The walker school ma

The walker school ma

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The Walker School, located on Berkley Street in Taunton, Massachusetts, is a historic elementary school. It’s a hip-roofed two-story brick Georgian Revival structure. Its main facade, which is arranged in a 4-3-4 pattern, is 11 bays wide. The main entrance is set in a round-arch opening in the middle bay, with small oval windows in the flanking bays; the remaining fenestration is sash windows. [2] The school was designed by local architect E. A. Crane and built in 1895 on land donated by local businessman William Ellery Walker. [two] In 1984, the structure was added to the National Register of Historic Places. [two]

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This was my first full week at The Walker School in Needham, Massachusetts.

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The Walker School provides a number of special education and mental health resources for infants, youth, and their families, including comprehensive therapeutic and academic programs. An Intensive Residential Treatment Program, an Intensive Community-Based Acute Treatment Program, a hospital, and a summer camp are all available on the Walker Needham campus. The services are designed for children aged 3 to 15 who have serious mental, behavioral, or cognitive difficulties, as well as those who have experienced previous trauma, such as sexual violence or interrupted foster placements. These services create therapeutic learning and living environments for children, allowing them to learn, develop, and recover while also allowing them to successfully integrate into society.
As an intern in the Intensive Residential Recovery Program, I will work as part of a treatment team to address the social, recreational, mental, and educational needs of children with serious emotional and behavioral problems, as well as previous trauma histories. I can help to create a healthy and therapeutic environment, as well as assist with the implementation of treatment protocols, by planning, implementing, and participating in social and recreational activities. I’ll also co-lead activity-based classes for small groups of kids, work one-on-one with kids to help them strengthen their academic skills, and help kids have developmentally acceptable and normalizing experiences like reading before bedtime.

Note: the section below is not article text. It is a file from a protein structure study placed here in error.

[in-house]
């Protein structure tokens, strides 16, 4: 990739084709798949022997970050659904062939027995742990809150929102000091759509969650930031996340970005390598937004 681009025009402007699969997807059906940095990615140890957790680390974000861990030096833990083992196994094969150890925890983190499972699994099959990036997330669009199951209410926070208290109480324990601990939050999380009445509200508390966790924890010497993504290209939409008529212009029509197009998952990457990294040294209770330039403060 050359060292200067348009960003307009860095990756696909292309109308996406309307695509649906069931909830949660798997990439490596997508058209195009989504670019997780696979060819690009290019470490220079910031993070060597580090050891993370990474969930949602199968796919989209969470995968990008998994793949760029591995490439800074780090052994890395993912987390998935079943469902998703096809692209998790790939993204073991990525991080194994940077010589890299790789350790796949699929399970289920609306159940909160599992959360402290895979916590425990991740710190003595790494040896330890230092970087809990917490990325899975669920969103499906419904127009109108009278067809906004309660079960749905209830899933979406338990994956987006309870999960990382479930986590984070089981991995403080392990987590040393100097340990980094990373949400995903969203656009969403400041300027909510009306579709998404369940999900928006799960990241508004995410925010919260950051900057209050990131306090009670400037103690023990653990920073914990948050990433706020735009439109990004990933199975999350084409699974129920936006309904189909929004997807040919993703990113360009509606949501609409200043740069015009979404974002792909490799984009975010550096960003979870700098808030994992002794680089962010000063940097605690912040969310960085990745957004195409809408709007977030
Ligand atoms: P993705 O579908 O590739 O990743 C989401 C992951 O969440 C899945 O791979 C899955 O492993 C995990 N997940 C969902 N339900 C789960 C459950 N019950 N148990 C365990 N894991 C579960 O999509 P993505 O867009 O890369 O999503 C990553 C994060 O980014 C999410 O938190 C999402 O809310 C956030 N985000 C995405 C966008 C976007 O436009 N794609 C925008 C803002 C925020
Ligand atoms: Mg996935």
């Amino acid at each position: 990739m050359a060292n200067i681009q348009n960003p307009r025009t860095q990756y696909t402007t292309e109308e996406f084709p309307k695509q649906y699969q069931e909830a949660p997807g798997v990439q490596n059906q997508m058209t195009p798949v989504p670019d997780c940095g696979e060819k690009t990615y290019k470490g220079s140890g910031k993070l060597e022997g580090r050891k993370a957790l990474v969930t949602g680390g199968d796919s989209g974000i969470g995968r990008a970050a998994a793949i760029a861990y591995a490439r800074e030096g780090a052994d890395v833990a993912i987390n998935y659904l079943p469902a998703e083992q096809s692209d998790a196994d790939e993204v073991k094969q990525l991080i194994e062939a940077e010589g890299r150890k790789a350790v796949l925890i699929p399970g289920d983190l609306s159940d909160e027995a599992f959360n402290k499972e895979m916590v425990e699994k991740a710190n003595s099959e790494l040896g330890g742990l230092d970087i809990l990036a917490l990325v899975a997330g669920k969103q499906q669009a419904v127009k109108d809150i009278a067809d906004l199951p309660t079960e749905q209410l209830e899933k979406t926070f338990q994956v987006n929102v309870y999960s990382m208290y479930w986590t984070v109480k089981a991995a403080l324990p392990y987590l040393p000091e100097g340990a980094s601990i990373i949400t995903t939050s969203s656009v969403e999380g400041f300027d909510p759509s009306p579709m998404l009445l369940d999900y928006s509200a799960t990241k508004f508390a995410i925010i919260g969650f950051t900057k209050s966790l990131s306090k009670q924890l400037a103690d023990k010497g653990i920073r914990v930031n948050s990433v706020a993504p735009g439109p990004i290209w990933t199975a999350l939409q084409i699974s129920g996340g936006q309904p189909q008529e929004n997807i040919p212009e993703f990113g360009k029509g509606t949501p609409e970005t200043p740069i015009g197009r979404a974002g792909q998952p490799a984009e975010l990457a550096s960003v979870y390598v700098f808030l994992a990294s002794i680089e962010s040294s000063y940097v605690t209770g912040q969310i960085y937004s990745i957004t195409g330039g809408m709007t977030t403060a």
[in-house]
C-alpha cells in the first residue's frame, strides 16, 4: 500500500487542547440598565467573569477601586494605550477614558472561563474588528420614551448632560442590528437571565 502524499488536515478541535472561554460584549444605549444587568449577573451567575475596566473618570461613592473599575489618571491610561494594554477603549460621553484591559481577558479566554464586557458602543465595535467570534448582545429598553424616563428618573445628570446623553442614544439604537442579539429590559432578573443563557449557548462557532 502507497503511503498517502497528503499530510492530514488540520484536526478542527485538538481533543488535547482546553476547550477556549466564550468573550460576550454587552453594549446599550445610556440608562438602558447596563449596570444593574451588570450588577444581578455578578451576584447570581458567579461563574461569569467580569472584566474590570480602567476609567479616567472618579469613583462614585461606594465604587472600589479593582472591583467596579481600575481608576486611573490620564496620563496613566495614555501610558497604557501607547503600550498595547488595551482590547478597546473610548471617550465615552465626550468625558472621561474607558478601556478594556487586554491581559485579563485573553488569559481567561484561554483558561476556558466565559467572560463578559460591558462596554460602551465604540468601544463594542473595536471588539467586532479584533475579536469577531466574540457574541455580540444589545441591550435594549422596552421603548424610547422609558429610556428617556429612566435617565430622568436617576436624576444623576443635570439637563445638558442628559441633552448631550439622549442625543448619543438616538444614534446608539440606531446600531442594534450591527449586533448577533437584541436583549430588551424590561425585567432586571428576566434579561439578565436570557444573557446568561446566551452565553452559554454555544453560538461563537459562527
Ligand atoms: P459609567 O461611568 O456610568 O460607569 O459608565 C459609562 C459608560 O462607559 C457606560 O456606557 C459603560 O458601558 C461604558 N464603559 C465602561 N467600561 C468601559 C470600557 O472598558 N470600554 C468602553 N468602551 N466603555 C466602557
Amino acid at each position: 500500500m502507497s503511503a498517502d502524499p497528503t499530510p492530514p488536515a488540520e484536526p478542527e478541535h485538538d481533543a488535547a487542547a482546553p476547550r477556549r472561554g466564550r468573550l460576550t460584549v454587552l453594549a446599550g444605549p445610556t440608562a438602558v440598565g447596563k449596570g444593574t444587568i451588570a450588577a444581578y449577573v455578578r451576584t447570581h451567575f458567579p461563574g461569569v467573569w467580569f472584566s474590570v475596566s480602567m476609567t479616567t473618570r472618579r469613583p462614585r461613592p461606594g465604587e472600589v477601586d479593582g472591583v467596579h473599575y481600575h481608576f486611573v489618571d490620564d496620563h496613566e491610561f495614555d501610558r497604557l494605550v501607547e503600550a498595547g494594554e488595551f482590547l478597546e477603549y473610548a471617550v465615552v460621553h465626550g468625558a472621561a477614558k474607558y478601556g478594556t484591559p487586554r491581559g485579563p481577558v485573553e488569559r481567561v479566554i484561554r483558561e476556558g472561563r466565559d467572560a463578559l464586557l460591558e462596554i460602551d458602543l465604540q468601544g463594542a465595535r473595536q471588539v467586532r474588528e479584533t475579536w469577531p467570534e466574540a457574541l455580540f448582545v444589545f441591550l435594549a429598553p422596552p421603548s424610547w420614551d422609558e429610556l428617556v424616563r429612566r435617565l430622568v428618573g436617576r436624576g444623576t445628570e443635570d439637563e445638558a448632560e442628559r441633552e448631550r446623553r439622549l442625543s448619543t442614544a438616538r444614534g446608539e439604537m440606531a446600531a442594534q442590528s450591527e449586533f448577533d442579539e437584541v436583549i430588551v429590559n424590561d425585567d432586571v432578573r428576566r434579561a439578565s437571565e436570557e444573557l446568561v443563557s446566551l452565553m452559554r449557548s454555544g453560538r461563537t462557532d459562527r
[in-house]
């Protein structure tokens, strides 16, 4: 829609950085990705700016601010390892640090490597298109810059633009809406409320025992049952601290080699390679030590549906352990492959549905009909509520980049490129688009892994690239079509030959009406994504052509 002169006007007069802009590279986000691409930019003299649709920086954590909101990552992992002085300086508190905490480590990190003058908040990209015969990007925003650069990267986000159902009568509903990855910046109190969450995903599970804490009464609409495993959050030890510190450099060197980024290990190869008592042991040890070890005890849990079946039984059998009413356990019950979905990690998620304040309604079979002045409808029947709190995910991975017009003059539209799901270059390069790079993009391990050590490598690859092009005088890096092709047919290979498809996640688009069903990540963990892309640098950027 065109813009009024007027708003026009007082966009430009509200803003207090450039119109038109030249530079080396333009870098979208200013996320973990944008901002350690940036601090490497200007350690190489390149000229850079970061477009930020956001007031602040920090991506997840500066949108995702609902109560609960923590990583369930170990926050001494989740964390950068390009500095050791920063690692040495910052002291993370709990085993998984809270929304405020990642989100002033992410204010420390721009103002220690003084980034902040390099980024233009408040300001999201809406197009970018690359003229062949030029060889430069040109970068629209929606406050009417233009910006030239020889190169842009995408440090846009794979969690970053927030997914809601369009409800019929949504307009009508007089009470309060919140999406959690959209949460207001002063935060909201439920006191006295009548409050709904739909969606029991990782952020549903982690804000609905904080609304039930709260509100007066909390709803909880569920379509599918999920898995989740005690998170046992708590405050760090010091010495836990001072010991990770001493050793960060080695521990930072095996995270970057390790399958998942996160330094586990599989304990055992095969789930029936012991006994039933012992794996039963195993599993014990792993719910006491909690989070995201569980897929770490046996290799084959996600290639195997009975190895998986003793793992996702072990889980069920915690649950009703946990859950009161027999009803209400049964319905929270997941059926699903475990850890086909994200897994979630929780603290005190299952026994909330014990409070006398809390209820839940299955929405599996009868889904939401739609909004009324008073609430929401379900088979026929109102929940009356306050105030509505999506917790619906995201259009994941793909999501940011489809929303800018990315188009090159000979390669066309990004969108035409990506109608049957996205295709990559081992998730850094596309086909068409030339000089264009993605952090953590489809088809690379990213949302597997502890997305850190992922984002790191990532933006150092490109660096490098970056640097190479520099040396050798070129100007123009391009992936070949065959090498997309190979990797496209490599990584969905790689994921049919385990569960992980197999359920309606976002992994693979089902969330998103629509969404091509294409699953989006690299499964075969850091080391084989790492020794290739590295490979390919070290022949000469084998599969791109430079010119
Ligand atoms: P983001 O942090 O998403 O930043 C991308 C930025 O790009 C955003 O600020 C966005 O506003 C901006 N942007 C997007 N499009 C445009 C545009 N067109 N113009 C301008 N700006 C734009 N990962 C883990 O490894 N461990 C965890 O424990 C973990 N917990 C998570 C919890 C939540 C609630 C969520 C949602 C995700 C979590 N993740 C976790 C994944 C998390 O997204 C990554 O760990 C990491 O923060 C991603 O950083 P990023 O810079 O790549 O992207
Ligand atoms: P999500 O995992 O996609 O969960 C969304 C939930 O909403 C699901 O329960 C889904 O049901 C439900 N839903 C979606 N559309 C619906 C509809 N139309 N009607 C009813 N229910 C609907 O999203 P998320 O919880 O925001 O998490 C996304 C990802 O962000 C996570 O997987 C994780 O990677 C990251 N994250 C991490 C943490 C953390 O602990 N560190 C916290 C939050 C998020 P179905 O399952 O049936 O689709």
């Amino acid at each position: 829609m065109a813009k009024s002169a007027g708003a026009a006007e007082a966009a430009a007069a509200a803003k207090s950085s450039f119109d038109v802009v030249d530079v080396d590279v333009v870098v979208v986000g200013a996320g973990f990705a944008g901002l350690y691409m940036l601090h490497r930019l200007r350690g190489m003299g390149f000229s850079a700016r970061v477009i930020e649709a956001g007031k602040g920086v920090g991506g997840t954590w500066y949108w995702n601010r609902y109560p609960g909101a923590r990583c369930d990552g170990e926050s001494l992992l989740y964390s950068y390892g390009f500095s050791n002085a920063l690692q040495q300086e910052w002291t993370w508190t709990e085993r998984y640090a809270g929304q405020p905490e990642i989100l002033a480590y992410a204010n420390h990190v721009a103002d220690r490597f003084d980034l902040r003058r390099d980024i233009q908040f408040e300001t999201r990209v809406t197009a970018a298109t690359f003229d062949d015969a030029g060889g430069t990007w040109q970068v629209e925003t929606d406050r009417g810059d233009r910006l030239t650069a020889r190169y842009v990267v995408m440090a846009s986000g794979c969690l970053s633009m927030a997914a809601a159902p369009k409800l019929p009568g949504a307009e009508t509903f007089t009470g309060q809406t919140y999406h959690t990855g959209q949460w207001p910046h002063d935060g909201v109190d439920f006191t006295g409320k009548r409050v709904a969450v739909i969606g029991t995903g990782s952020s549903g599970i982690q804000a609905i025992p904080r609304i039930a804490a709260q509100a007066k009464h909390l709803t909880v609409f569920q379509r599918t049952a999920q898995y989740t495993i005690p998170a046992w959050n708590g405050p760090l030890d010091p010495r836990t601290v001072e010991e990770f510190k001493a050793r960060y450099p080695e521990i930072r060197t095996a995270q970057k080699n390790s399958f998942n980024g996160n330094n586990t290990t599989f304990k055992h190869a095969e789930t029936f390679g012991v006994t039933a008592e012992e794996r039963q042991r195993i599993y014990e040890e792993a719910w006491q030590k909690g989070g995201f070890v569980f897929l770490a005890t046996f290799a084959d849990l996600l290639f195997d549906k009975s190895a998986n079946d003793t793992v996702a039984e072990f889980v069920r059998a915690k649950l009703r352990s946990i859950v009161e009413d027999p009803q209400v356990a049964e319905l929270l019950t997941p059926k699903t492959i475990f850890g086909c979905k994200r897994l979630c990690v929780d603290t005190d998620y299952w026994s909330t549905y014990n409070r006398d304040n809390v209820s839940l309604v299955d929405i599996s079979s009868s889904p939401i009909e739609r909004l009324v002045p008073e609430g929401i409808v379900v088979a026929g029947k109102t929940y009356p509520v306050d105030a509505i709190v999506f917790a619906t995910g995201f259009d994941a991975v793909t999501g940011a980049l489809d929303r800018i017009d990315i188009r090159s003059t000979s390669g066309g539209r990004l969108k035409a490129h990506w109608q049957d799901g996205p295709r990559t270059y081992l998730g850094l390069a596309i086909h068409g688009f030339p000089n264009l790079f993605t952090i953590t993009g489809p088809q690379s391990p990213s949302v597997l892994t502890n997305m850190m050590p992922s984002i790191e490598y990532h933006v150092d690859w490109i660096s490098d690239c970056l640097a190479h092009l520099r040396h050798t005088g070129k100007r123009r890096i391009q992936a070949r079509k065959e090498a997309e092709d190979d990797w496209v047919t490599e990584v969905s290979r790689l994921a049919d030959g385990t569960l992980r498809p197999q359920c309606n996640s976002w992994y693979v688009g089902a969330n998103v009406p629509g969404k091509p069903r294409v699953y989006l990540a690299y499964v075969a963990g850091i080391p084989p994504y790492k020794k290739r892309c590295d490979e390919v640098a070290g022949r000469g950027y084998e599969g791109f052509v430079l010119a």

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The Walker School completed a major redesign to its campus this summer, adding new classrooms, a gym, and other enhancements to support its students who have a variety of mental, emotional, and social challenges. The Walker School is a private special education school for students aged five to thirteen that is based in Needham, Massachusetts.
Previously, the Walker School had three structures, one of which was a hexagon-shaped structure from the 1960s that had “outlived its useful life,” according to Danielle Wetmore, M.Ed., the school’s principal.
Walker now has one two-story building that houses all of their classrooms, rather than three. Being in the same building has made it easier for younger and older students to collaborate. Students, for example, engage in “reading buddies,” in which older students read to younger students and vice versa, according to her.
Transitions are often easier when all is housed in one building. Some students swap classes for math and reading groups, according to Wetmore, in order to “truly individualize students’ talents and needs.” She explained that the two oldest classrooms—for sixth through eighth graders—switch classrooms for science and social studies.

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The Walker School is a Chapter 766-approved academic day program for kids with high-risk habits, serious mental illness, language problems, learning disabilities, and/or high-functioning autism spectrum disorders. Serious trauma, records of sexual, physical, or emotional violence, disrupted foster placements, and psychiatric hospitalizations are common among Walker School students. At the time of enrollment, 85% of Walker students have extreme behavioral issues, 40% have a reported neuro-developmental deficit, and more than 35% have complex language-based disorders.
Many of the children at Walker have become emotionally exhausted as a result of these issues, and have a history of academic failure. They have developed an aversion to school as a result of their failed attempts to learn to read and improve math skills, which jeopardizes their full participation in family and community life. We believe that, considering their significant obstacles, these children will learn. And they do at the Walker School.